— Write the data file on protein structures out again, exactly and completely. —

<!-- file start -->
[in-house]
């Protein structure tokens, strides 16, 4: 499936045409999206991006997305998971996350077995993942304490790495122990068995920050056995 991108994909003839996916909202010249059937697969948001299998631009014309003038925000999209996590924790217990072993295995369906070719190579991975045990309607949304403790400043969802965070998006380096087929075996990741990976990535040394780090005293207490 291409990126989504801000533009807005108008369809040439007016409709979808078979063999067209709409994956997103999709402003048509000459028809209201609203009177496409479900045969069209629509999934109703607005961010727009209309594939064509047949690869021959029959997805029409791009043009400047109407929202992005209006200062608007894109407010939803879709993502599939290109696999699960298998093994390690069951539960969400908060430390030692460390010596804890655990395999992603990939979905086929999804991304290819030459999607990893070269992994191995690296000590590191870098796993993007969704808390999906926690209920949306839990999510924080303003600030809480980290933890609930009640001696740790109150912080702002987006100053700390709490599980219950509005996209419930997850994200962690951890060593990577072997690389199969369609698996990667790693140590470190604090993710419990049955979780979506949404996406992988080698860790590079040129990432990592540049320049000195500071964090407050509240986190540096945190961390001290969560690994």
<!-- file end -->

[in-house]
């Protein structure tokens, strides 16, 4: 499936045409999206991006997305998971996350077995993942304490790495122990068995920050056995 991108994909003839996916909202010249059937697969948001299998631009014309003038925000999209996590924790217990072993295995369906070719190579991975045990309607949304403790400043969802965070998006380096087929075996990741990976990535040394780090005293207490 291409990126989504801000533009807005108008369809040439007016409709979808078979063999067209709409994956997103999709402003048509000459028809209201609203009177496409479900045969069209629509999934109703607005961010727009209309594939064509047949690869021959029959997805029409791009043009400047109407929202992005209006200062608007894109407010939803879709993502599939290109696999699960298998093994390690069951539960969400908060430390030692460390010596804890655990395999992603990939979905086929999804991304290819030459999607990893070269992994191995690296000590590191870098796993993007969704808390999906926690209920949306839990999510924080303003600030809480980290933890609930009640001696740790109150912080702002987006100053700390709490599980219950509005996209419930997850994200962690951890060593990577072997690389199969369609698996990667790693140590470190604090993710419990049955979780979506949404996406992988080698860790590079040129990432990592540049320049000195500071964090407050509240986190540096945190961390001290969560690994």